Advocates for people with AIDS have long asserted that Mr. Reagan's lack of leadership on the disease, which was first reported by the Centers for Disease Control in 1981, significantly hindered research and education efforts to fight it.



He did lead, by example. He always accepted responsibility for the consequences of his own actions and never, as is standard operating procedure among raving moonbat liberals, tried to blame someone else for any of his irresponsible acts. Too bad those in the whoring-around community didn't follow that example more closely and prevent such a disease from spreading until it got into the nation's blood supply and infected unsuspecting, innocent children and older people. That's thoughtless, heartless and cruel, and shows no sign of self-restraint, personal responsibility or leadership.

But let's blame Ronald Reagan—again—for all that. It makes it a lot easier to avoid the inconvenience of having to admit that those in this community could have themselves successfully fought and prevented the spread of AIDS before it reached that proportion. Or are you admitting that the persons who engaged in such irresponsible sex were too stupid to know, even after their doctors told them, that they risk spreading it to others if they continued to engage in it?

What specifically did you want President Reagan to do? Would you have supported his declaring a national public-health emergency that included the undoubtedly effective measure of cracking down on and quarantining people who are known or suspected by health officials to be such public risks? Short of that, what makes you think anything any president could've done would've had any significant effect on altering the behavior of those whose personal choices directly contributed to this disease's progress? Even after its dangers became widely known, that community was slow to clean up its own act, contributing to even more death and heartache which no one deserved. Nonetheless, just keep blaming others if it makes you feel any better. However, don't ever expect that kind of advocating to help your cause.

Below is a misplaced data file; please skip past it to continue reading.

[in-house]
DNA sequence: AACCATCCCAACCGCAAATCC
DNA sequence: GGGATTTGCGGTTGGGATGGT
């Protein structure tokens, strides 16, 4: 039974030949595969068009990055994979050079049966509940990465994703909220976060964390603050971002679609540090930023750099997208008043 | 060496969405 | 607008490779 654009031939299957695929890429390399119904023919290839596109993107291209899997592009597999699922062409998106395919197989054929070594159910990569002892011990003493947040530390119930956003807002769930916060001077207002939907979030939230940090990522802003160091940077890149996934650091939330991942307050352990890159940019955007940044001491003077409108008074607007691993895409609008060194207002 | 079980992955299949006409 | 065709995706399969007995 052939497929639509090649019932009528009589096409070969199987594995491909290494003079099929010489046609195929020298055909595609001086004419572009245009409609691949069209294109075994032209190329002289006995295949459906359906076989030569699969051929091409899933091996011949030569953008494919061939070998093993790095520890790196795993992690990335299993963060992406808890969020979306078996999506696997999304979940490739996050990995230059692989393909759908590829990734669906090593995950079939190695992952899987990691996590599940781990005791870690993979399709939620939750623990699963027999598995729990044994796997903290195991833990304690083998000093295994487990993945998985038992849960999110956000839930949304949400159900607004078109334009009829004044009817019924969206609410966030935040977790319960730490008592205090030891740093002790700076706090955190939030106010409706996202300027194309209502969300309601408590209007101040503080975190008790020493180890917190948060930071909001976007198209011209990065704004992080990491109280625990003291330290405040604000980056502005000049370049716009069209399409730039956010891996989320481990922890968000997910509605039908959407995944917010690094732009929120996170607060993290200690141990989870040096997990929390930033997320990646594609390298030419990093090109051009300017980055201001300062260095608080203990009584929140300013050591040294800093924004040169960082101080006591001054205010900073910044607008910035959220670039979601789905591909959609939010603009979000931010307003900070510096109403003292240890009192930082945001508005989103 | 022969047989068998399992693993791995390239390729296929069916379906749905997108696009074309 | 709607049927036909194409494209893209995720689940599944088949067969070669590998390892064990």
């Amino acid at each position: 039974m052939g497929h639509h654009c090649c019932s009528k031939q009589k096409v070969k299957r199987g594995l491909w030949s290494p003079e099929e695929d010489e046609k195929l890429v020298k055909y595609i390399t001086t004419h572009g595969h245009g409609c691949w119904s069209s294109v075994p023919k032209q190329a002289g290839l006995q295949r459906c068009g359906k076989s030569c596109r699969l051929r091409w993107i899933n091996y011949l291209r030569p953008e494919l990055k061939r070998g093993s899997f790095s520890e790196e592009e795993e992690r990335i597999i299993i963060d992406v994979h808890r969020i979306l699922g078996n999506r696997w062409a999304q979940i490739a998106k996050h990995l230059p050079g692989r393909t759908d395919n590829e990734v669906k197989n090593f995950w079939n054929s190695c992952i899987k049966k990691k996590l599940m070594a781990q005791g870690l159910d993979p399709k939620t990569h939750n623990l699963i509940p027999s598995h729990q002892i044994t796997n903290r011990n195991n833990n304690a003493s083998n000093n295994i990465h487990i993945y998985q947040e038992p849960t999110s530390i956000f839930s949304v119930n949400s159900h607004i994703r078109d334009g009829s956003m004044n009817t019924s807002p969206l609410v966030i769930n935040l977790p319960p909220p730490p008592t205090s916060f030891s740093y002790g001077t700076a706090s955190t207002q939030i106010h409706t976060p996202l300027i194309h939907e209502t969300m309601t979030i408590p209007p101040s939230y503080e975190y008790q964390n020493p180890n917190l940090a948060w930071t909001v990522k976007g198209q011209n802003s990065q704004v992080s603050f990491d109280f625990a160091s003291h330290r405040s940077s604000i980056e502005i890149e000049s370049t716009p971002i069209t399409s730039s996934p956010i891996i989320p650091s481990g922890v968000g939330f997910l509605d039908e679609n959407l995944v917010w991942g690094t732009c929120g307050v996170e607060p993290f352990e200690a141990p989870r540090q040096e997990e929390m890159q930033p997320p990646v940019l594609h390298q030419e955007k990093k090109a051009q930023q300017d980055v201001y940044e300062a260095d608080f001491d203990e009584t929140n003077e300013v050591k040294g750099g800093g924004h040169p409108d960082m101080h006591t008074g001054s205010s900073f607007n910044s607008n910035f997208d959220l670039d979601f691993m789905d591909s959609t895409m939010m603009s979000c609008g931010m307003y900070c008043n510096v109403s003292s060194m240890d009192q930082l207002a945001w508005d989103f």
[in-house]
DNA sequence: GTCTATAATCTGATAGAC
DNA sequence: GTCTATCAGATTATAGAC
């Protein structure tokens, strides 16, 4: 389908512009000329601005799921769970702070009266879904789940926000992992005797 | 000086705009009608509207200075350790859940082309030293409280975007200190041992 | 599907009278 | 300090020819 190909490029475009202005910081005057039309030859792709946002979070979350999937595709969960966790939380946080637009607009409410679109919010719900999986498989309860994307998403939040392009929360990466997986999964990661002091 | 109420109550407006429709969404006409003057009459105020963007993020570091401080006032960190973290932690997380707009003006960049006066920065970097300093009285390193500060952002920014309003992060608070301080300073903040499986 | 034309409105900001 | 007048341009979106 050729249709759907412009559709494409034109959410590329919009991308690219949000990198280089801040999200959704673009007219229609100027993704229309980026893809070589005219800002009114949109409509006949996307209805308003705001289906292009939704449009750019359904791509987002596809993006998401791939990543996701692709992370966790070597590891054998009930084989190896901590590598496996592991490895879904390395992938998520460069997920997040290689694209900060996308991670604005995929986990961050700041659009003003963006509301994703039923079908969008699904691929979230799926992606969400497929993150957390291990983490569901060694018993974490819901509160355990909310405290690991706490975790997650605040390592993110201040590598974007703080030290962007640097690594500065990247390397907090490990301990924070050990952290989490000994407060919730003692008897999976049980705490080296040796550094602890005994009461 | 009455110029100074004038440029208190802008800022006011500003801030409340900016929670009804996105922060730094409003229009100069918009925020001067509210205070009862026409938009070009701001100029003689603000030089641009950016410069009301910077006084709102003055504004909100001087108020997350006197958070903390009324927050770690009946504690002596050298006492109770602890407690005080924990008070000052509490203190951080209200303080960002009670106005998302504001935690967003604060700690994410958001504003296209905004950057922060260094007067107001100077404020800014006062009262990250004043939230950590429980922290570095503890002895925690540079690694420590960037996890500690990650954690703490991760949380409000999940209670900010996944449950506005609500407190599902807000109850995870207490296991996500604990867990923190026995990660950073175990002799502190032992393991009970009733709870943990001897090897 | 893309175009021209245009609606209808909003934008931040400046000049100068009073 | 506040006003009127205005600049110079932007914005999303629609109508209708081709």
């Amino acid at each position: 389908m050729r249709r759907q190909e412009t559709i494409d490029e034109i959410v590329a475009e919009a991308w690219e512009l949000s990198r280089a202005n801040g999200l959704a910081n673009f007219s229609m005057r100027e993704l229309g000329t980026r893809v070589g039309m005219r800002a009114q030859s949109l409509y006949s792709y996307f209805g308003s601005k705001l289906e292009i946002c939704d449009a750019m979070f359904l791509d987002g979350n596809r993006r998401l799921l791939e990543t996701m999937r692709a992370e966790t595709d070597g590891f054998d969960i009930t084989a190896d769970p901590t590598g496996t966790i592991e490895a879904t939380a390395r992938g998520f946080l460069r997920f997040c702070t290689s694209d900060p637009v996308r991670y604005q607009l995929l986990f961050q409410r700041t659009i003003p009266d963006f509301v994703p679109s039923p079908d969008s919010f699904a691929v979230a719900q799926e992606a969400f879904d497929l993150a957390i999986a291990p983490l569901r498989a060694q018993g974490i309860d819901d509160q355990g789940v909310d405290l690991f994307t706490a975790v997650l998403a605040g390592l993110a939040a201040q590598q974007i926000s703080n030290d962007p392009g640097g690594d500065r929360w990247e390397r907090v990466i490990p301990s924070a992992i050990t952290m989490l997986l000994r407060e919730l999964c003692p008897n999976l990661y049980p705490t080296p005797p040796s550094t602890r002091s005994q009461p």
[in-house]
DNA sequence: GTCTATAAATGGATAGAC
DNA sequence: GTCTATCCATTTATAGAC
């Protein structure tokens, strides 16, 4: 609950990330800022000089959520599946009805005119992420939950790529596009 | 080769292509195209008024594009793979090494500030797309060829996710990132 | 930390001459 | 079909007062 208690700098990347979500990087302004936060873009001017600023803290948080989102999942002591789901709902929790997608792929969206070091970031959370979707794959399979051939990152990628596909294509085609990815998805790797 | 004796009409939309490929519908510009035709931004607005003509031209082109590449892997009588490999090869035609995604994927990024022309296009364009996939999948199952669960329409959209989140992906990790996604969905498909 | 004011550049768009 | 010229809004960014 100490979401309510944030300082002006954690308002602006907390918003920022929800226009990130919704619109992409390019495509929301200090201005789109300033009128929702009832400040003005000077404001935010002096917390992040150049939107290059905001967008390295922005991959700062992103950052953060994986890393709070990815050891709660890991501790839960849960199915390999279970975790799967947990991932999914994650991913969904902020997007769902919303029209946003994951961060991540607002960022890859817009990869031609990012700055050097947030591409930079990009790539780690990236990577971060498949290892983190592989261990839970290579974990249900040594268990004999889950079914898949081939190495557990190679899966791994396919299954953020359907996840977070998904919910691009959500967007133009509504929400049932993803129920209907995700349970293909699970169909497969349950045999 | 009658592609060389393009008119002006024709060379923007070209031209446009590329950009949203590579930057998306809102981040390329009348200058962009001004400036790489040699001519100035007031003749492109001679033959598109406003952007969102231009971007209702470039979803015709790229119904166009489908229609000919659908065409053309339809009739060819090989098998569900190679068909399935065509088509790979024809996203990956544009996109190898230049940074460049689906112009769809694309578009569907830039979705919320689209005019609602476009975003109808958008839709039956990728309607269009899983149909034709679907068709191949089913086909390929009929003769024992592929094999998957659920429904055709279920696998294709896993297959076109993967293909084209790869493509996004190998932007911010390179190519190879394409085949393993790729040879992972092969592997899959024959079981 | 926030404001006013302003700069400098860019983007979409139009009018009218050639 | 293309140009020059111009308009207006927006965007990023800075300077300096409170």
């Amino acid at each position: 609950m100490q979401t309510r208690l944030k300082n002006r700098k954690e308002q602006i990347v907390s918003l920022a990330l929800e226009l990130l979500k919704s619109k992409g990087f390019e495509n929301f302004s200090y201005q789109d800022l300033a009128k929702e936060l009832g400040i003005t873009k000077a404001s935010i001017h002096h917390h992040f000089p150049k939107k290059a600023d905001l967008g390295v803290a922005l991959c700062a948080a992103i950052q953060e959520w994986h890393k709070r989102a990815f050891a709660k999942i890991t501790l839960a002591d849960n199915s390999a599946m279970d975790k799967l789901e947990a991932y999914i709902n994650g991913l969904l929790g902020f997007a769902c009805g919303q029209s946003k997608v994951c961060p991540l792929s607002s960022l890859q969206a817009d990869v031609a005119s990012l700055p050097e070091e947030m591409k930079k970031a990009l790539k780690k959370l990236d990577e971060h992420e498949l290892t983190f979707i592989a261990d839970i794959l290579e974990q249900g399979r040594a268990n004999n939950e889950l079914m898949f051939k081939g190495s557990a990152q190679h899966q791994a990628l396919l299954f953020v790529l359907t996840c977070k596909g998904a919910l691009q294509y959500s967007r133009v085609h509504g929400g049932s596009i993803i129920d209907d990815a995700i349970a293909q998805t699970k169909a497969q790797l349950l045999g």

His surgeon general, Dr. C. Everett Koop, wrote later that "political meddlers in the White House" had complicated his work on the disease, and that "at least a dozen times I pleaded with my critics in the White House to let me have a meeting with President Reagan" on AIDS in the mid 1980's.


Before you try turning yet another former official of an Administration you hate (i.e., Republican) into a Clarke-like bandstander—again—for your revisionist piece of history, you should mention also where you got his quote and what else he said there.

Your source, of course, is cited in a write-up from last year by Jeff Elliott regarding CBS's The Reagans miniseries hatchet job, which that network didn't even have the guts to show. Although you didn't let that stop you from recycling selected parts of it here, others might want to see what's behind your hit and run:

What the former surgeon general—who "was first viewed as a nut-job by many in the Public Health Service," whose "nomination to the post was also opposed for months by women's groups and medical professionals," and who is now your "unlikely hero of the Reagan years"—actually said three years ago at the Kaiser Family Foundation symposium on AIDS policy in Washington, D.C. (PDF document), was that these so-called political meddlers tried to "bottle up [one] report" until he agreed to remove the words "penis," "vagina," "rectum" and "condom" from it. Asking him to make his report less R-rated so most people wouldn't find it offensive and therefore would be more inclined to actually read it (which he refused to do), does not constitute "complicat[ing] his work on the disease."

The quote about him "plead[ing at least a dozen times] with...critics in the White House" to let him have a meeting with the president, is nowhere to be found either in that symposium's full transcript or anywhere else, but appears to be something you pulled right out of thin air.

What he did say about the matter was this (emphasis supplied):